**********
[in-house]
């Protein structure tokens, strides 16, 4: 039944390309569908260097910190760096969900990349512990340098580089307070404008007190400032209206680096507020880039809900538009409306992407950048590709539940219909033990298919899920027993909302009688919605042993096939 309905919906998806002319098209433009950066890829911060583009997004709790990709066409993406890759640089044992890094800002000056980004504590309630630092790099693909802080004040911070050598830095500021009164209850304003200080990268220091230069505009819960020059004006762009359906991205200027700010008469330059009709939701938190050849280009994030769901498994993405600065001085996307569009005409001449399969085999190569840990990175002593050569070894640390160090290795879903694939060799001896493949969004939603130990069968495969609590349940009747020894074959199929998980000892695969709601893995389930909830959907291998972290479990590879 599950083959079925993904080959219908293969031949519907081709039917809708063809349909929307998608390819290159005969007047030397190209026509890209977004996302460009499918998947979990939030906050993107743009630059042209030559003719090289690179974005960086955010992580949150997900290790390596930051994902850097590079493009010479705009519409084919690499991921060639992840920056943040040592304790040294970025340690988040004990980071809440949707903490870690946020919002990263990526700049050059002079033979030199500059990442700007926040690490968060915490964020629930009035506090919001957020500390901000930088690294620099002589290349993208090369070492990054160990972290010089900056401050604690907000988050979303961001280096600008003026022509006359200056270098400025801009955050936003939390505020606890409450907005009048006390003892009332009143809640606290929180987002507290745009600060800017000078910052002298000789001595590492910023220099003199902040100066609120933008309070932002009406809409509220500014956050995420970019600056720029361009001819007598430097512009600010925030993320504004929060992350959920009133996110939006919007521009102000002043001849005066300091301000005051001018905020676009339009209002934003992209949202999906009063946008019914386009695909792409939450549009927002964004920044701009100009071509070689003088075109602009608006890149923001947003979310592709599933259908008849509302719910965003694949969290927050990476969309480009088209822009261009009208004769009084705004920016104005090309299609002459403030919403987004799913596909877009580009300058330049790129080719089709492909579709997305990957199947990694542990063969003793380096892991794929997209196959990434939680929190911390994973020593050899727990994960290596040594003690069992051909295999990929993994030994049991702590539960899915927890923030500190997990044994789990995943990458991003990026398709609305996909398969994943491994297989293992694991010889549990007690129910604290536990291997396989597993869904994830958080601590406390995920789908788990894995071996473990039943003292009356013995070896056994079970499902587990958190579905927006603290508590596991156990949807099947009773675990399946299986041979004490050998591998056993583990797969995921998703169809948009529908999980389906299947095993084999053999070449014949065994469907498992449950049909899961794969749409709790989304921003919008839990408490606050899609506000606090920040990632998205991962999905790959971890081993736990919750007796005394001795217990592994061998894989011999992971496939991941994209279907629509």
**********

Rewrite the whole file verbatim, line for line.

[in-house]
């Protein structure tokens, strides 16, 4: 039944390309569908260097910190760096969900990349512990340098580089307070404008007190400032209206680096507020880039809900538009409306992407950048590709539940219909033990298919899920027993909302009688919605042993096939 309905919906998806002319098209433009950066890829911060583009997004709790990709066409993406890759640089044992890094800002000056980004504590309630630092790099693909802080004040911070050598830095500021009164209850304003200080990268220091230069505009819960020059004006762009359906991205200027700010008469330059009709939701938190050849280009994030769901498994993405600065001085996307569009005409001449399969085999190569840990990175002593050569070894640390160090290795879903694939060799001896493949969004939603130990069968495969609590349940009747020894074959199929998980000892695969709601893995389930909830959907291998972290479990590879 599950083959079925993904080959219908293969031949519907081709039917809708063809349909929307998608390819290159005969007047030397190209026509890209977004996302460009499918998947979990939030906050993107743009630059042209030559003719090289690179974005960086955010992580949150997900290790390596930051994902850097590079493009010479705009519409084919690499991921060639992840920056943040040592304790040294970025340690988040004990980071809440949707903490870690946020919002990263990526700049050059002079033979030199500059990442700007926040690490968060915490964020629930009035506090919001957020500390901000930088690294620099002589290349993208090369070492990054160990972290010089900056401050604690907000988050979303961001280096600008003026022509006359200056270098400025801009955050936003939390505020606890409450907005009048006390003892009332009143809640606290929180987002507290745009600060800017000078910052002298000789001595590492910023220099003199902040100066609120933008309070932002009406809409509220500014956050995420970019600056720029361009001819007598430097512009600010925030993320504004929060992350959920009133996110939006919007521009102000002043001849005066300091301000005051001018905020676009339009209002934003992209949202999906009063946008019914386009695909792409939450549009927002964004920044701009100009071509070689003088075109602009608006890149923001947003979310592709599933259908008849509302719910965003694949969290927050990476969309480009088209822009261009009208004769009084705004920016104005090309299609002459403030919403987004799913596909877009580009300058330049790129080719089709492909579709997305990957199947990694542990063969003793380096892991794929997209196959990434939680929190911390994973020593050899727990994960290596040594003690069992051909295999990929993994030994049991702590539960899915927890923030500190997990044994789990995943990458991003990026398709609305996909398969994943491994297989293992694991010889549990007690129910604290536990291997396989597993869904994830958080601590406390995920789908788990894995071996473990039943003292009356013995070896056994079970499902587990958190579905927006603290508590596991156990949807099947009773675990399946299986041979004490050998591998056993583990797969995921998703169809948009529908999980389906299947095993084999053999070449014949065994469907498992449950049909899961794969749409709790989304921003919008839990408490606050899609506000606090920040990632998205991962999905790959971890081993736990919750007796005394001795217990592994061998894989011999992971496939991941994209279907629509």